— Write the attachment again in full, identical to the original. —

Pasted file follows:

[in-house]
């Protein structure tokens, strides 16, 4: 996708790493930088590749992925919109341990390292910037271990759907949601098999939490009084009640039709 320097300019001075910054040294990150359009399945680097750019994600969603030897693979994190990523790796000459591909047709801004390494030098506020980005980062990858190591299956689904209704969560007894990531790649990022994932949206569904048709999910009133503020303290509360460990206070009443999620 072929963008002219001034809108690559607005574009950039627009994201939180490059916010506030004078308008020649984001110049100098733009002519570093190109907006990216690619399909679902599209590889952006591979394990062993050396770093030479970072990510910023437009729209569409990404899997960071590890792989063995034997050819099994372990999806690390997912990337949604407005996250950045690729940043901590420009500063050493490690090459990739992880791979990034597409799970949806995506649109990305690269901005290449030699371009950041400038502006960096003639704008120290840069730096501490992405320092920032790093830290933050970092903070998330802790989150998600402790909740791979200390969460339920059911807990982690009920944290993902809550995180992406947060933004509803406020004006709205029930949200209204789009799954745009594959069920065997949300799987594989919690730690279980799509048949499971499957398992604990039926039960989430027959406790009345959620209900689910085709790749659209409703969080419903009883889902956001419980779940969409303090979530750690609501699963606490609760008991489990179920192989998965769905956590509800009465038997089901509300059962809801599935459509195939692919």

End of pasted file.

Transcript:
[in-house]
């Protein structure tokens, strides 16, 4: 996708790493930088590749992925919109341990390292910037271990759907949601098999939490009084009640039709 320097300019001075910054040294990150359009399945680097750019994600969603030897693979994190990523790796000459591909047709801004390494030098506020980005980062990858190591299956689904209704969560007894990531790649990022994932949206569904048709999910009133503020303290509360460990206070009443999620 072929963008002219001034809108690559607005574009950039627009994201939180490059916010506030004078308008020649984001110049100098733009002519570093190109907006990216690619399909679902599209590889952006591979394990062993050396770093030479970072990510910023437009729209569409990404899997960071590890792989063995034997050819099994372990999806690390997912990337949604407005996250950045690729940043901590420009500063050493490690090459990739992880791979990034597409799970949806995506649109990305690269901005290449030699371009950041400038502006960096003639704008120290840069730096501490992405320092920032790093830290933050970092903070998330802790989150998600402790909740791979200390969460339920059911807990982690009920944290993902809550995180992406947060933004509803406020004006709205029930949200209204789009799954745009594959069920065997949300799987594989919690730690279980799509048949499971499957398992604990039926039960989430027959406790009345959620209900689910085709790749659209409703969080419903009883889902956001419980779940969409303090979530750690609501699963606490609760008991489990179920192989998965769905956590509800009465038997089901509300059962809801599935459509195939692919």